Return of the Jedediah

A Talk With 'Being America' Author Purdy

Purdy says traveling transformed his righteous notions about America's effect on the world: "I shed this romantic idea I'd definitely held before that when it goes abroad, American culture is just corrupting—that it goes into something pristine and fills it up with junk. The most surprising thing to me is how flexible people's deep self-understandings are, and how much is up for grabs. America understands the rest of the world as this place of very stable and enduring cultures—but so much is going to change one way or another in the next 20 years, there's very little that's fixed, and shifts can come very quickly."

Just as For Common Things was a lament over the lax state of the nation, Being America returns to the need for self-awareness and political engagement. Toward the end of the interview, Purdy asks rhetorically, "How many people spend hours at reading committee reports, then writing their congressman?" When I ask Purdy if he does that, he looks hurt. "I don't do that!" he insists.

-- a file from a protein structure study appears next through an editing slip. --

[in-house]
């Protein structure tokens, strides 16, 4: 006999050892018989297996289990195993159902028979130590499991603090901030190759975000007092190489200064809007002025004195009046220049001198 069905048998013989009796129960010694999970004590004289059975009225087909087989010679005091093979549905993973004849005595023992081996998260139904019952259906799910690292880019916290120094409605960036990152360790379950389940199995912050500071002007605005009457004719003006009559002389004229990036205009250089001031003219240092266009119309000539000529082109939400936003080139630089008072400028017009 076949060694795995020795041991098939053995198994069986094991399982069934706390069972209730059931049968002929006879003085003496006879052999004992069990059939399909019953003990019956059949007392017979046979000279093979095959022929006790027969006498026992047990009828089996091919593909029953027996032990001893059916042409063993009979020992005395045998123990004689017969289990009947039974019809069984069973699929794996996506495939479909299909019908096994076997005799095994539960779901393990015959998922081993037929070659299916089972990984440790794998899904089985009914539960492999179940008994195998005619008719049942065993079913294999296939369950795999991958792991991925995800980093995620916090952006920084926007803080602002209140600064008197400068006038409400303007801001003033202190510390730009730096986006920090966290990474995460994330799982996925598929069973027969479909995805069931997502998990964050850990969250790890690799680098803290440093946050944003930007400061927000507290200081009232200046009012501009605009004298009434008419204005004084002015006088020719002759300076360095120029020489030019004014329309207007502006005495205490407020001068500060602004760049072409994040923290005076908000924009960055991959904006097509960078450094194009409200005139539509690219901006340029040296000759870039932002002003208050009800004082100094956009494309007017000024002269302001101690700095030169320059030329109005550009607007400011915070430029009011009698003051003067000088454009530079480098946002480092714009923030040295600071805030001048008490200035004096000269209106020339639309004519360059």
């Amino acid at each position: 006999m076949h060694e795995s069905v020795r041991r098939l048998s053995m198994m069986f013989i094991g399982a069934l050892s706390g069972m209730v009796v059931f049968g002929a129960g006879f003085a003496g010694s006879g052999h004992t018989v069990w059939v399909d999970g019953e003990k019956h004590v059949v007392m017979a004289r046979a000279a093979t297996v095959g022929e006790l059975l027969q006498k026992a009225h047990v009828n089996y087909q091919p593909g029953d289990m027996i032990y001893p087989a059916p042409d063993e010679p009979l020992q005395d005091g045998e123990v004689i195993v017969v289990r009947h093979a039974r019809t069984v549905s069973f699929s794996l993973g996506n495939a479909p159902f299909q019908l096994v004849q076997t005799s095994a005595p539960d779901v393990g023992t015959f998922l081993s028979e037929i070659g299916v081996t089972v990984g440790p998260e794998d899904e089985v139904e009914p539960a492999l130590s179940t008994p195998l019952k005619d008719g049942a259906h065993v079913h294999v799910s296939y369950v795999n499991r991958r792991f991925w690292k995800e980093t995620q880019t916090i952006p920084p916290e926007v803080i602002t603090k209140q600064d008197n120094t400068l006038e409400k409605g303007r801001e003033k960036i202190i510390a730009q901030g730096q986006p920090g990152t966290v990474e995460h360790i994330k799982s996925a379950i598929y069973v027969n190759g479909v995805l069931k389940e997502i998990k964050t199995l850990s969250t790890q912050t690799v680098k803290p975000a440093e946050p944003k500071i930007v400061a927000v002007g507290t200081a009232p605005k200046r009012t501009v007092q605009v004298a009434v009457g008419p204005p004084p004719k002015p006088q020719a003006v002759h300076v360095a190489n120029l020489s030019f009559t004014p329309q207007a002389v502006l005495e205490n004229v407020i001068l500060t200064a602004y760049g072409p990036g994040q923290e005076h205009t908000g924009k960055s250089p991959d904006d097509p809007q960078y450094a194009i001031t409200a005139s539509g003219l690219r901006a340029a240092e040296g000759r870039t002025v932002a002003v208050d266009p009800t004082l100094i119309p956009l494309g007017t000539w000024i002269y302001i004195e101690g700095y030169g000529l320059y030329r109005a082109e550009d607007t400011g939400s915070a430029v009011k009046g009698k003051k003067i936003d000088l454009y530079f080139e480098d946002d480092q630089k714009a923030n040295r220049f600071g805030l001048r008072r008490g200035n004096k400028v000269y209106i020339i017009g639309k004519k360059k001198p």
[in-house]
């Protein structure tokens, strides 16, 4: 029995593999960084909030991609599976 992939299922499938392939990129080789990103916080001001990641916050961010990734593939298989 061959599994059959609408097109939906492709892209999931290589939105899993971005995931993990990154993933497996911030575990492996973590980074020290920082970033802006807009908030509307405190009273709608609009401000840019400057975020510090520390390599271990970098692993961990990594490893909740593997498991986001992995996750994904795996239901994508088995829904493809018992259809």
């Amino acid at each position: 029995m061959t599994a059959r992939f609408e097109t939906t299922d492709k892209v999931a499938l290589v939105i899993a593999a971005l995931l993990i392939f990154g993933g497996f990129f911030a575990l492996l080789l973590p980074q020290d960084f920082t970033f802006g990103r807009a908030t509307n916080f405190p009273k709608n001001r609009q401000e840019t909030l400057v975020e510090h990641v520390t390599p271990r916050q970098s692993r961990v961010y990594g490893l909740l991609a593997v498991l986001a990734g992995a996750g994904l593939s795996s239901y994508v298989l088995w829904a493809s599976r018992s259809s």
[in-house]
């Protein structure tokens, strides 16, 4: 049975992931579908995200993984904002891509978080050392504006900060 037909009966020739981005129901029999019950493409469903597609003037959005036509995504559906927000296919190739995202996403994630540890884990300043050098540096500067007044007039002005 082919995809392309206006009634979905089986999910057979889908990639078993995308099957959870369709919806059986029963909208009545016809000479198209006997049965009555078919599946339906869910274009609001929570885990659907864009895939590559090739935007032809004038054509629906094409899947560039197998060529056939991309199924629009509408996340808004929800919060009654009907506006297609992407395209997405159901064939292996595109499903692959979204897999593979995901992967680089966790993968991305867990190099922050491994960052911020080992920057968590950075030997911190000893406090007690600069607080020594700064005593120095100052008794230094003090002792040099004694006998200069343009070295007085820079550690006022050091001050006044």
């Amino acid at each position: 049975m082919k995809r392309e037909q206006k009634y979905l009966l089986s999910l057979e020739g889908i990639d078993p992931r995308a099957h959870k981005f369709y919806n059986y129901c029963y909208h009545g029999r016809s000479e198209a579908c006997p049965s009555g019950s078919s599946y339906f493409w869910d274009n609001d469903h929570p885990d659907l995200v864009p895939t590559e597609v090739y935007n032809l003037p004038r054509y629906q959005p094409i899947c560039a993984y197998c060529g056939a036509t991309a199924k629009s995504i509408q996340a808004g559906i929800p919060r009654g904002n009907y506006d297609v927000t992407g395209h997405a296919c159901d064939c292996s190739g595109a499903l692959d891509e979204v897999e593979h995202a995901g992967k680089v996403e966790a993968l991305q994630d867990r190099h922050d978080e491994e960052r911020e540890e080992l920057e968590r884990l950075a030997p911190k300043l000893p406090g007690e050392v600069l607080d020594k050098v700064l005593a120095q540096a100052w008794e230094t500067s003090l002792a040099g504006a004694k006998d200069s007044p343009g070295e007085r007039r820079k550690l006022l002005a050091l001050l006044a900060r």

Onion reader Jedediah Purdy: "There is no guarantee of an American future."
photo: Claudio Vazquez
Onion reader Jedediah Purdy: "There is no guarantee of an American future."


Being America: Liberty, Commerce, and Violence in an American World
By Jedediah Purdy
Knopf, $24
Buy this book

After a few seconds, he brightens up. "Did you see the Onion piece, 'Democracy Geek Votes in Normal Bi-Election'? It's about this guy who in most respects is normal, but he has a democracy problem. He doesn't just vote in the fall elections—he votes in the primaries and municipal elections. He's a good employee, but every few months he just doesn't show up on a Tuesday morning." So now we know: Jedediah Purdy reads The Onion. Which just proves his point about how swiftly people change. Maybe he even catches a Seinfeld rerun now and then.

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